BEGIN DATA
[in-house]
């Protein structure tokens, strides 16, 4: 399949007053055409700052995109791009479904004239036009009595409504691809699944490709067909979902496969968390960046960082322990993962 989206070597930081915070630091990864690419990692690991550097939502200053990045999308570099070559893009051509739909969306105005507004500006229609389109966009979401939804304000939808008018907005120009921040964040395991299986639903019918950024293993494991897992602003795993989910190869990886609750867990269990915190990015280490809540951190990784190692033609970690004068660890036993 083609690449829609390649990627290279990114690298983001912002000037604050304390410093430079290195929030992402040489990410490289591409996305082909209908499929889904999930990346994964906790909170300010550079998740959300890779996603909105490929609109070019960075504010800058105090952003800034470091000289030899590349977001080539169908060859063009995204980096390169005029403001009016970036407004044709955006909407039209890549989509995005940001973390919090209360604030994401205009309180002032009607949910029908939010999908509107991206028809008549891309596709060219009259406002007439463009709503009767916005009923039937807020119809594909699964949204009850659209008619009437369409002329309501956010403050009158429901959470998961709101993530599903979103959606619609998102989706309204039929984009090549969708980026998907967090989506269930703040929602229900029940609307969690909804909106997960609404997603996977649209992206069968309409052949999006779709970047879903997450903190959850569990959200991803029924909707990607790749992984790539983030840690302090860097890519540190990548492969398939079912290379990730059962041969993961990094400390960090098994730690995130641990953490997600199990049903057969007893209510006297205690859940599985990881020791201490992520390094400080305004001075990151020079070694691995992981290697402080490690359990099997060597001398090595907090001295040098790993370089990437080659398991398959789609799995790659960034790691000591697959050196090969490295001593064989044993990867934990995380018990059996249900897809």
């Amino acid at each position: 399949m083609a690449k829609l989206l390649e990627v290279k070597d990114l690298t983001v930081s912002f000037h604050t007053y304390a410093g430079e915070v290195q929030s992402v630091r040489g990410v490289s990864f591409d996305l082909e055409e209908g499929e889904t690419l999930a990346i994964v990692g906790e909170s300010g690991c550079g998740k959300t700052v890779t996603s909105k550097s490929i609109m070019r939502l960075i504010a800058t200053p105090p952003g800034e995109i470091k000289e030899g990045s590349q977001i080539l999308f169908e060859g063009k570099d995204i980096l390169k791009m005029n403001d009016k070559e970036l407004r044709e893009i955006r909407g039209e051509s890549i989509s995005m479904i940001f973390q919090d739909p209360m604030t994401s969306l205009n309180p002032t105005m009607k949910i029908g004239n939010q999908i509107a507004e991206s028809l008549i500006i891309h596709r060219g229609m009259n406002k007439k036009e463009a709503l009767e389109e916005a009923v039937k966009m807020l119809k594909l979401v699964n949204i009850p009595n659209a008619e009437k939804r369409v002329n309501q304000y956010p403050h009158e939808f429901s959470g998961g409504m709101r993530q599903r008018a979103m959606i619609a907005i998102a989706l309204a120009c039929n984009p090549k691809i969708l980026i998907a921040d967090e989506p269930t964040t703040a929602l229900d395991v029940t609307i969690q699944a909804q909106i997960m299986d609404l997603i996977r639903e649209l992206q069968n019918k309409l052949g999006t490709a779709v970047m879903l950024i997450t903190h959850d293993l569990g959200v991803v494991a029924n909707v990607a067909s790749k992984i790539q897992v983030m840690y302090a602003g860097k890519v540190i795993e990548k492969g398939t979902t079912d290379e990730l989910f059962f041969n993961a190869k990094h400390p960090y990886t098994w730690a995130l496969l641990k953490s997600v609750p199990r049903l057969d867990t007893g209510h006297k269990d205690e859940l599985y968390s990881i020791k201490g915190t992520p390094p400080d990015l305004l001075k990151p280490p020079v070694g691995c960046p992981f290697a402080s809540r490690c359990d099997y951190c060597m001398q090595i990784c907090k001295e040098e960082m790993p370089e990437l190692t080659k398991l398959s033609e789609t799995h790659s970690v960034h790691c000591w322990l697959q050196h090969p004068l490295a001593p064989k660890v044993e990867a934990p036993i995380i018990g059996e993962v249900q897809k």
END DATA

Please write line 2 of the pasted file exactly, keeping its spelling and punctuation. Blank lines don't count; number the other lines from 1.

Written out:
């Protein structure tokens, strides 16, 4: 399949007053055409700052995109791009479904004239036009009595409504691809699944490709067909979902496969968390960046960082322990993962 989206070597930081915070630091990864690419990692690991550097939502200053990045999308570099070559893009051509739909969306105005507004500006229609389109966009979401939804304000939808008018907005120009921040964040395991299986639903019918950024293993494991897992602003795993989910190869990886609750867990269990915190990015280490809540951190990784190692033609970690004068660890036993 083609690449829609390649990627290279990114690298983001912002000037604050304390410093430079290195929030992402040489990410490289591409996305082909209908499929889904999930990346994964906790909170300010550079998740959300890779996603909105490929609109070019960075504010800058105090952003800034470091000289030899590349977001080539169908060859063009995204980096390169005029403001009016970036407004044709955006909407039209890549989509995005940001973390919090209360604030994401205009309180002032009607949910029908939010999908509107991206028809008549891309596709060219009259406002007439463009709503009767916005009923039937807020119809594909699964949204009850659209008619009437369409002329309501956010403050009158429901959470998961709101993530599903979103959606619609998102989706309204039929984009090549969708980026998907967090989506269930703040929602229900029940609307969690909804909106997960609404997603996977649209992206069968309409052949999006779709970047879903997450903190959850569990959200991803029924909707990607790749992984790539983030840690302090860097890519540190990548492969398939079912290379990730059962041969993961990094400390960090098994730690995130641990953490997600199990049903057969007893209510006297205690859940599985990881020791201490992520390094400080305004001075990151020079070694691995992981290697402080490690359990099997060597001398090595907090001295040098790993370089990437080659398991398959789609799995790659960034790691000591697959050196090969490295001593064989044993990867934990995380018990059996249900897809």